After the first injection, 389 AEs was reported. The most common localized symptoms include pain at injection site (n = 106, 27.2%), swelling (n = 38, 9.8%), erythematous (n = 12, 3.1%); systemic symptoms include fatigue (n = 72, 18.5%), fever (n = 55, 14.1%) and headache (n = 46, 11.8%) (Figure 1).
In the subsequent dose, 548 AEs were reported, which was significantly higher than the first dose (χ2 = 197.132, p < 0.001). Pain at the injection site (n = 112, 20.4%), swelling (n = 42, 7.7%) and erythematous (n = 14, 2.6%) were among the localized AE reported, while fever (n = 121, 22.1%), fatigue (n = 101, 18.4%) and headache (n = 61, 11.1%) were the most common systemic AEs (Figure 1).
The proportion of respondents who experienced moderate (1st dose: 156 events; 2nd dose: 272 events) level of AEs were higher after the second dose (χ2 = 8.331, p = 0.003). Generally, the median onset of AEs was at Day 1 and resolved at Day 2. Notably, erythematous at the injection site took 5 days to resolve after the second dose. Overall, the longest AE onset time reported was 7 days (n = 6), while the longest AE recovery time was 7 days post-vaccination (n = 15). No AE was reported after Day 7 of vaccination until the 6th month follow-up.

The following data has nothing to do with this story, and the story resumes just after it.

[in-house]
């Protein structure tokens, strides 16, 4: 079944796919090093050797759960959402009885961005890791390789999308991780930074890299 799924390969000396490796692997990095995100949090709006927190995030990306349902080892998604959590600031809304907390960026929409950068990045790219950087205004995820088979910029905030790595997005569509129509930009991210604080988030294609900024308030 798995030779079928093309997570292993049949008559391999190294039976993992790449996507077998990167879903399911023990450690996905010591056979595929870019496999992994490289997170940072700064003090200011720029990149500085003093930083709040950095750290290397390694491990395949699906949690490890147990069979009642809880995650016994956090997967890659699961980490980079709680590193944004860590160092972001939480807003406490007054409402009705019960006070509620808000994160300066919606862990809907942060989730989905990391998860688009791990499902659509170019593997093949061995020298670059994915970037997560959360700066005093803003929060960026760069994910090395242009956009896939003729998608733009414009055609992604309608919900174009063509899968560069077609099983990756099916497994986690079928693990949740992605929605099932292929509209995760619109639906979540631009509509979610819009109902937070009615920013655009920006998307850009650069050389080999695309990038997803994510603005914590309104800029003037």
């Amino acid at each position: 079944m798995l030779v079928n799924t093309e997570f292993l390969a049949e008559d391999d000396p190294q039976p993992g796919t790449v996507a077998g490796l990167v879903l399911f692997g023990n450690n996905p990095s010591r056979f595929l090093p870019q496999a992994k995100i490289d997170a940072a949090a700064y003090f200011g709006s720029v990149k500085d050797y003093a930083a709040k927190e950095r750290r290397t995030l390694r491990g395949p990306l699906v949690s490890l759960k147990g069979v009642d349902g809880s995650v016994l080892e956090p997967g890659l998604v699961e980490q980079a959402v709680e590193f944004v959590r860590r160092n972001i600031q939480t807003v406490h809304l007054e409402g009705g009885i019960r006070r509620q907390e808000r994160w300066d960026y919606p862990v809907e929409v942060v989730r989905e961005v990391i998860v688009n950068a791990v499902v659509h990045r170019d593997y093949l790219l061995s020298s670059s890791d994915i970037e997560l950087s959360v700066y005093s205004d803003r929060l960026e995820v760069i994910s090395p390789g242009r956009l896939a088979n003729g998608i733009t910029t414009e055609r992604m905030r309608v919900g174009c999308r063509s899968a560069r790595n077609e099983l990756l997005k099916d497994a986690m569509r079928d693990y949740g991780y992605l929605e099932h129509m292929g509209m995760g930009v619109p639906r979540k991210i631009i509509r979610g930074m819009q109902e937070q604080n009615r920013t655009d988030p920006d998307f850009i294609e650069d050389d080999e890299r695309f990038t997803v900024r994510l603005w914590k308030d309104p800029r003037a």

The most common unsolicited AE was lymph node swelling (n = 9). Of note, 1 respondent developed chest pain at the first dose (moderate severity, onset: Day 5, recovery: Day 5), while 1 experienced palpitation at the second dose (moderate severity, onset: Day 1, recovery: Day 3). Other unsolicited AEs include hypertension, hunger, blur vision, myalgia, shortness of breath, loss of appetite, arm pain, leg swelling, hyperglycaemia, drowsiness and body ache, with one event, respectively. None of the AEs resulted in hospitalization.
To examine if there were predictors of AE occurrence, we examined the relationship between respondent demographics, number of doses of vaccine and AE occurrence. No association between occurrence of AE across gender (χ2 = 0.204, p = 0.652), age (χ2 = 4.255, p = 0.235) and ethnicity (χ2 = 5.731, p = 0.125) were observed.

4. Discussion